Egypt Independent

Egypt’s Competition Authority requests data on Uber-Careem’s potential merger



 

The Egyptian Competition Authority are working on a full-fledged report on the potential impact of huge merger deal between Uber and Careem in the Middle East on the passenger market in Egypt, and is requesting data from the two companies regarding the deal.

According to Bloomberg, Uber seeks to either acquire more than half of Careem after merging or fully purchase it in order to overcome the costly competition between the two companies.

High-level government sources told Al-Masry Al-Youm on Monday that the Competition Protection Authority requested both companies provide all data and documents related to the ongoing negotiations on the merger to study its effects on the Egyptian market and the freedom of competition in the passenger transport sector.

It has not received a response from either companies, the sources said.

The sources added that the two companies have a deadline until Tuesday in accordance to the law to respond to the authority’s request, after which it has the right to take legal action against them.

The authority will refer the file to the public prosecutor because of the vagueness surrounding the potential merger deal.

The acquisition of one of the two companies on the other will create a monopoly position in the market, which would limit the freedom of competition in this vital sector and will affect consumers by limiting promotions and lead price increases, the sources said.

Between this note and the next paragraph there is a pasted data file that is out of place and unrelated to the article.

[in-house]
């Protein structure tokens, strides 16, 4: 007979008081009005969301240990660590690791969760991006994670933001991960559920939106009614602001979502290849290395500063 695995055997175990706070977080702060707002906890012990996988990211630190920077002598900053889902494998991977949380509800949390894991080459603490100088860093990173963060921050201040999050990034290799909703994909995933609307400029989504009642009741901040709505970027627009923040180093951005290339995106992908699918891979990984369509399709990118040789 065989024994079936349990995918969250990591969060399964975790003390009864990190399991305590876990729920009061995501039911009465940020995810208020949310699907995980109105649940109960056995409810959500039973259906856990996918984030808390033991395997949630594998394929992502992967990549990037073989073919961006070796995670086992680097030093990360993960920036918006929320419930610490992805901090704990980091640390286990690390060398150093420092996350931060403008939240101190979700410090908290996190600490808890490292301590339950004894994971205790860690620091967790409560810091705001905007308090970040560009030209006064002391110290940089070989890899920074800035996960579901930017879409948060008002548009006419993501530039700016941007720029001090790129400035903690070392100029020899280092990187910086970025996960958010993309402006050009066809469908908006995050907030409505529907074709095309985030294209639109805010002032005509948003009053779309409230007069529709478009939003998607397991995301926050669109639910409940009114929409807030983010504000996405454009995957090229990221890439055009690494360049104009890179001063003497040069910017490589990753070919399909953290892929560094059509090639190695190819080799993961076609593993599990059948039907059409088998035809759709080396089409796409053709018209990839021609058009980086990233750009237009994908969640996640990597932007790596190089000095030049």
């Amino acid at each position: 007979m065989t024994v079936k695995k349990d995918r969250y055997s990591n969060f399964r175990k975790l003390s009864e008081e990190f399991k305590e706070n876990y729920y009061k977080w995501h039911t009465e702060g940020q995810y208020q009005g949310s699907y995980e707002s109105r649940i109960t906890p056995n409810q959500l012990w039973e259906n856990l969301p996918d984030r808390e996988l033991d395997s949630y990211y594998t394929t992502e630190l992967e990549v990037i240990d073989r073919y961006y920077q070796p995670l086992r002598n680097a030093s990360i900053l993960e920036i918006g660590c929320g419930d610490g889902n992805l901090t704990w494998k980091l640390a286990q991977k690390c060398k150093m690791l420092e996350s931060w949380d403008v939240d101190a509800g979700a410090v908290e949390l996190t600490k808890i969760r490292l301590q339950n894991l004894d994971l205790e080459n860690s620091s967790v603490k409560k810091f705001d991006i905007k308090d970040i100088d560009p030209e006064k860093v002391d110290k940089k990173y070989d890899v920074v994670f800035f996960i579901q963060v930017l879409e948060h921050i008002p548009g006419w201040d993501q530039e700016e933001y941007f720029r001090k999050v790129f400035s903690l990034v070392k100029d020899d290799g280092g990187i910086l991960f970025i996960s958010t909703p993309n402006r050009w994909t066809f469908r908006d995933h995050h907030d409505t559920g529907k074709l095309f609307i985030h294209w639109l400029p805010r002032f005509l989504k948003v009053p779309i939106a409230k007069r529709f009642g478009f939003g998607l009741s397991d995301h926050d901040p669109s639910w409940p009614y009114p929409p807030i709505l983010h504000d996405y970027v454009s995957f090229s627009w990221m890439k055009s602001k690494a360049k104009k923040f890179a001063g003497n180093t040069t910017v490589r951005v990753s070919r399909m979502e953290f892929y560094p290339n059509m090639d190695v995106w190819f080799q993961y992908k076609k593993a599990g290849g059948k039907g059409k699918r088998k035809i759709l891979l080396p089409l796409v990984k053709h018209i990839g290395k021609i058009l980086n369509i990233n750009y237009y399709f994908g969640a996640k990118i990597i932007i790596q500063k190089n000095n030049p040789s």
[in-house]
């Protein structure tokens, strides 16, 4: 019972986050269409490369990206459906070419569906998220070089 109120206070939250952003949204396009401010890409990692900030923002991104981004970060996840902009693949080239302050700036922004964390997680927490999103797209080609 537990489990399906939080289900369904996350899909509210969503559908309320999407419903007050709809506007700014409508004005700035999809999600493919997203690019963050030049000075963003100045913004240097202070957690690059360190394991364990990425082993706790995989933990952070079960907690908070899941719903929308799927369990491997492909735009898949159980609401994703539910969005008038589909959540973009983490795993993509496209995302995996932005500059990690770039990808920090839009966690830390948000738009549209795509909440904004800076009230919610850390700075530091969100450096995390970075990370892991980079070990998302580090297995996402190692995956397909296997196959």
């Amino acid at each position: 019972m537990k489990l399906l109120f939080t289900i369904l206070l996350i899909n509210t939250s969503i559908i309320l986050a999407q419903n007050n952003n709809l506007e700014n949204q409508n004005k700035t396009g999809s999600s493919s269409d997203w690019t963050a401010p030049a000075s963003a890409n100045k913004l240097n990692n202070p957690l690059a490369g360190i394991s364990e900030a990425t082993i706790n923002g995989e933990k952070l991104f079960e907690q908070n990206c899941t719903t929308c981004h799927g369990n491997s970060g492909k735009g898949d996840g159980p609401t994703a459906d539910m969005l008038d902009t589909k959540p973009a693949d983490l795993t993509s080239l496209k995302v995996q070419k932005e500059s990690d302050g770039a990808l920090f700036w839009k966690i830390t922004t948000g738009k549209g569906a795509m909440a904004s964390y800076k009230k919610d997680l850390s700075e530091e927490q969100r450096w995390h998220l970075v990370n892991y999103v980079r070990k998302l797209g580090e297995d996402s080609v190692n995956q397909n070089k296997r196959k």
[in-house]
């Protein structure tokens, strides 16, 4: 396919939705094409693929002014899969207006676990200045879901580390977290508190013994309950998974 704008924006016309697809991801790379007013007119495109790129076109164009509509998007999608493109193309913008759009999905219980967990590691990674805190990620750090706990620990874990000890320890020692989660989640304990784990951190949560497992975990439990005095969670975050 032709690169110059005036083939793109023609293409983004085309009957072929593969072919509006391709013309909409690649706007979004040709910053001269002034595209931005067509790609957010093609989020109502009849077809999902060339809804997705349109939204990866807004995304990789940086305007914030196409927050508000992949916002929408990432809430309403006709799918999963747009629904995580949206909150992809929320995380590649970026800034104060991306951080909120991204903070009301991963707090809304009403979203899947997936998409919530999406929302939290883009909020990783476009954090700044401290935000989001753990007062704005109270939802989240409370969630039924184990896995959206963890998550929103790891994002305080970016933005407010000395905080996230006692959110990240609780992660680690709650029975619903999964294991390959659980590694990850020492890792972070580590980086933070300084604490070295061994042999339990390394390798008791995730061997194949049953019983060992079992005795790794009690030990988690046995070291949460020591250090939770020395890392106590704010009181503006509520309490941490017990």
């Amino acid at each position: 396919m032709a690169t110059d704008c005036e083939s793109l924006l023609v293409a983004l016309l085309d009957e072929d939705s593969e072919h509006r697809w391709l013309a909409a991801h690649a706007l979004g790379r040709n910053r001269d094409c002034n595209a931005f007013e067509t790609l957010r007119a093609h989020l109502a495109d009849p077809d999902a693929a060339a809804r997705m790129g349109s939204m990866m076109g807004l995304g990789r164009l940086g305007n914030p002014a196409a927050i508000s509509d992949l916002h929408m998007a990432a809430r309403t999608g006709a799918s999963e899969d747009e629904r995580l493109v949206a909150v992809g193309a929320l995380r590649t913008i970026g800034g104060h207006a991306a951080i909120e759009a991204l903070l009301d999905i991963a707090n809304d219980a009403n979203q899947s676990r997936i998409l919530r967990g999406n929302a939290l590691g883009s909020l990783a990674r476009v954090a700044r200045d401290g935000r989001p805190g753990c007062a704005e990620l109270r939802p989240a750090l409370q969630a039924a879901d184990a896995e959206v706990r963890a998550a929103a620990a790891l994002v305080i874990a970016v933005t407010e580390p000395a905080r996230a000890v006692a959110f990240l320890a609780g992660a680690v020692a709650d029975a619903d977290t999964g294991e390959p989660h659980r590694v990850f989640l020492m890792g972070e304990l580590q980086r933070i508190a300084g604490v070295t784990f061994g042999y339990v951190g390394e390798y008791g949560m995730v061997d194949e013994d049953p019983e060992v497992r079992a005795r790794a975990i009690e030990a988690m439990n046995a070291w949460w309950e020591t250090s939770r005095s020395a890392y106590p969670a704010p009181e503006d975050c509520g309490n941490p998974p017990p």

The merger would also have a negative effect on drivers, as the acquisition would reduce their number and restrict their working conditions, subjecting them to the absolute control of a monopoly entity that could lead to social problems which would in turn affect the Egyptian economy, the sources added.

The sector has been recently beneficial to a large proportion of job seekers, which contributed to the reduction of unemployment rates. This potential acquisition will affect investment opportunities in this sector, as the merged company will have achieved absolute control that would restrict the emergence of a new competitor.

The governmental sources stressed that such mergers are prevented in other countries because of negative effects on workers and consumers.

Singapore recently rejected Uber’s acquisition of a competitive company in order to prevent any adverse effects on competition in its market, according to the sources.

The sources explained that Article 22 of the Competition Protection Act states that anyone who does not provide the agency with the requested data by the deadline specified will be violating the law.

The authority has the right in accordance to Article 22 to file a claim against that party for non-cooperation.

Edited translation from Al-Masry Al-Youm